At the side of the base of each partition an inclined ledge 10 is disposed in alinement with the terminal edge of the next successive partition. These ledges stand toward the terminal edges of the next successive partitions, `to stricture or reduce the duct to a thin narrow slit or discharging nozzle 11, at the end of each cross lap of the duct, through the chamber. Each of these slitnozzles delivers a thin sheet of the fuel to strike squarely against the adjacent section gf the thin wall 7'; which wall, is heated IY the duct t. These successively repted im- And the front v the exhaust current passing around in llltl cover plate is removed.
pingements of thin `sheets of the fuel against progressively-approached parts of the hot thin metal walls of the chamber, where the walls are common to beth duct-s, thoroughly break up, and vaporize the most stubborn heavy hydro-carbon oils. Kerosene or a mixt-ure of kerosene and air for fuel, driven or sucked through this vaporizer,` is transformed into a most perfect explosive charge for the engine to which the vaporizer is properly connected.
The beveled cut-away 14, on the back of the decurted edge of each partition, serves to enlarge the duct immediately following each place of impingement of the fuel against the heated plate. This gives more room for the reboundl and expansion follo\\'ing the impingement. and vaporizing action on the fuel-after each slit nozzle is passed.
It is obvious that any irreducible matter that accumulates in the thin slits, is-easily raked out of the open ended slit, when the Also that the slit may be'made so narrow that scarcely any irreducible matter will-be passed through to the engine. Also that these slits will not be easily fouled, to' a complete stoppage, like the small round or square openings in ordinary straine'rs.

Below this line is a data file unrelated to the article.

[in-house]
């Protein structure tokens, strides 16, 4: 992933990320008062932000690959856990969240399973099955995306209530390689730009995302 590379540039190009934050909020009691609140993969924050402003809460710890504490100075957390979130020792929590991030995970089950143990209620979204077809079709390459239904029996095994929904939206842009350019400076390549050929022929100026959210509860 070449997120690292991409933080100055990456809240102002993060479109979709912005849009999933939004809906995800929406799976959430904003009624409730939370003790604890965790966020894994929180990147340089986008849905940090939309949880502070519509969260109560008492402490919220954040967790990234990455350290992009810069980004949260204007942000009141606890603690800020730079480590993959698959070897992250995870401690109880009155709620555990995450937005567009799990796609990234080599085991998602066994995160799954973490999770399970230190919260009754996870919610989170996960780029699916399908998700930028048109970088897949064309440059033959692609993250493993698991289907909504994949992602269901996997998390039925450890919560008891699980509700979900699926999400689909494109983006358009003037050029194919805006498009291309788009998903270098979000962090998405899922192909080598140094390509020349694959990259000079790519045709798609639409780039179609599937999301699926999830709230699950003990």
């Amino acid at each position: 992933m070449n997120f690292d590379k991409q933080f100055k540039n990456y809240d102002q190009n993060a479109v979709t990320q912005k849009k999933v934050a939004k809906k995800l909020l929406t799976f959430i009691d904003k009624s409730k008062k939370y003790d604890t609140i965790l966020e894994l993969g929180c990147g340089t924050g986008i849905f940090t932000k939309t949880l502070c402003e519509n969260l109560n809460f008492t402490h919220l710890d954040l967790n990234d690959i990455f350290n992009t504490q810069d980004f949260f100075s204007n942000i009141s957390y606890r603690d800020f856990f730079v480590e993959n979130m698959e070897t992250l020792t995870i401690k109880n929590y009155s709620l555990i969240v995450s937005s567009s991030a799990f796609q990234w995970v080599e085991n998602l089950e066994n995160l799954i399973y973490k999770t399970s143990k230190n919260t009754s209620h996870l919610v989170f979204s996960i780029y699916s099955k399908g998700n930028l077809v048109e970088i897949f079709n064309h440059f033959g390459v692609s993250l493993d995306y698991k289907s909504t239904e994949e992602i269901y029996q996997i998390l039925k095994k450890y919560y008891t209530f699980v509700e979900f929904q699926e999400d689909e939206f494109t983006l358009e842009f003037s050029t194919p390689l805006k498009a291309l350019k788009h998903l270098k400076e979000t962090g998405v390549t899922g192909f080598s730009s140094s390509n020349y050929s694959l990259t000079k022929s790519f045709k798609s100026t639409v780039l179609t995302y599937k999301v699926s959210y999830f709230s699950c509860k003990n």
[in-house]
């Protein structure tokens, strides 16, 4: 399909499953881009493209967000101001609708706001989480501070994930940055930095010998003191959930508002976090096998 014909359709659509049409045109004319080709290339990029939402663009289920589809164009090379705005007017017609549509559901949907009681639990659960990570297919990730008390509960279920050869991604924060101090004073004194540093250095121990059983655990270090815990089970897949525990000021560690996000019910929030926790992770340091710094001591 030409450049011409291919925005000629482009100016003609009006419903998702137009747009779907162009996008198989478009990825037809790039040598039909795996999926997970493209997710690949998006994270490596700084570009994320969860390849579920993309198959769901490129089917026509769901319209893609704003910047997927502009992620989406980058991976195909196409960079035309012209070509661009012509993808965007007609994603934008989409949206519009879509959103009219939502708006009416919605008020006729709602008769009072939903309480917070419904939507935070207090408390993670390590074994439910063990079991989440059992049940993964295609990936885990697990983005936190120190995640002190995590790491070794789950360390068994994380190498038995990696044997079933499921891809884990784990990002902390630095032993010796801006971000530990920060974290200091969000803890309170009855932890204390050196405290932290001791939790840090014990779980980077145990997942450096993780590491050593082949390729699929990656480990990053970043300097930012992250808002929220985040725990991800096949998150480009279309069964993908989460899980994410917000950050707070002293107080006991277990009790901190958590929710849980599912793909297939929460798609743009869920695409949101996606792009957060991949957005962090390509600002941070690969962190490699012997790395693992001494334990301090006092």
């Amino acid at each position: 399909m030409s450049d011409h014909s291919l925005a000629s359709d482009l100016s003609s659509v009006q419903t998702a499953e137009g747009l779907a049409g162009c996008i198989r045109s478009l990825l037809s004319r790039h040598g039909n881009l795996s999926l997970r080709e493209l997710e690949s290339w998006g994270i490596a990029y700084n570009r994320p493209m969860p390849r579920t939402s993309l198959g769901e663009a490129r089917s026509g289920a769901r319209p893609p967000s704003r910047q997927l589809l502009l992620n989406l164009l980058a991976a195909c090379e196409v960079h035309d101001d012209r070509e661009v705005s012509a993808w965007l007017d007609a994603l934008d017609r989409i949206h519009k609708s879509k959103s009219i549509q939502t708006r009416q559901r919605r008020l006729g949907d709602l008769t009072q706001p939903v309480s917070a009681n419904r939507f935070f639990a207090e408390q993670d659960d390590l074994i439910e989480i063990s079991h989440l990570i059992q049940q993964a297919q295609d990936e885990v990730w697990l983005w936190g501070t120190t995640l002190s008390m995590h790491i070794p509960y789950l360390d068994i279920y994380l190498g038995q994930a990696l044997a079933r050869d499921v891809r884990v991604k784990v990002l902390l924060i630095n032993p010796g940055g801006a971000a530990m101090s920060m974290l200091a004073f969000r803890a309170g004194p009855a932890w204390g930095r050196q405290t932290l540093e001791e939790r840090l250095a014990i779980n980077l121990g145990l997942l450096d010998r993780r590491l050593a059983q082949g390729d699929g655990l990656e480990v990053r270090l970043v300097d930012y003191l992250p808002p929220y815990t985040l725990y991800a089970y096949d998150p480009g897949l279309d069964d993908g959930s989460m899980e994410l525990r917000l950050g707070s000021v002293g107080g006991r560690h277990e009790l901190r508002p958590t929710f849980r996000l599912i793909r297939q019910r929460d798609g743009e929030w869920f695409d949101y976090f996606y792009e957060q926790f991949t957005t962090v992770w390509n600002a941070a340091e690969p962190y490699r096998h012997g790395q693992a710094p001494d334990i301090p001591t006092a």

l. A fuel vaporizer, comprising a fuel duct, a heating medium duct` 'said ducts having a common heat-conducting wall, a series of constrictions in said fuel duct forming a succession of jets disposed throughout the length thereof, to repeatedly discharge the passing fuel against said heat conducting wall, and portions of the fuel duct immediately following each jet enlarged in area of cross-section.
2. A fuel vaporizer, comprising a fuel duct, a duct adapted tov carry a heating medium, said ducts having a common heatconducting wall, a series of strictures in said fuel duct to form a succession of narrow slits disposed to repeatedly discharge the conducted fuel in thin sheets against said wall.
3. A fuel vaporizer,'comprising a duct for a heating medium, a fuel duct having a wall common to both ducts, ledges in the fuel duct to form a succession of narrow transverse slots to discharge the conducted fuel in thin sheets against said common wall, and a detachable section of the wall of said fuel duct to laterally open one side thereof and one end of each slot.
'4. A fuel vaporizer comprising a heating medium du'ct of flattened cross-section and longitudinally bent to form the back an'd connected opposite sides of an inclosure` connected top and bottom inclosure walls having perforations for fuel pipe connections, horizontal decurtated partitions, alternately based on opposite side walls, interlapped and .spaced flatwise vertically in the inclosure to form a sinuous fuel duet throughout the height thereof, and a detachable front-plate to form the front wall of said sinuous fuel duct.
5. A fuel vaporizer, comprising a fuel duct, a heating medium duet, said ducts having a common heat-conducting wall, and a series of constrictions in said fuel duct forming a succession of jets disposed throughout the length thereof, to repeatedly discharge the passing fuel against said heatconducting wall, i
In testimony whereof I have affixed hereto my signature.
WALTER G. HUMPHREYS.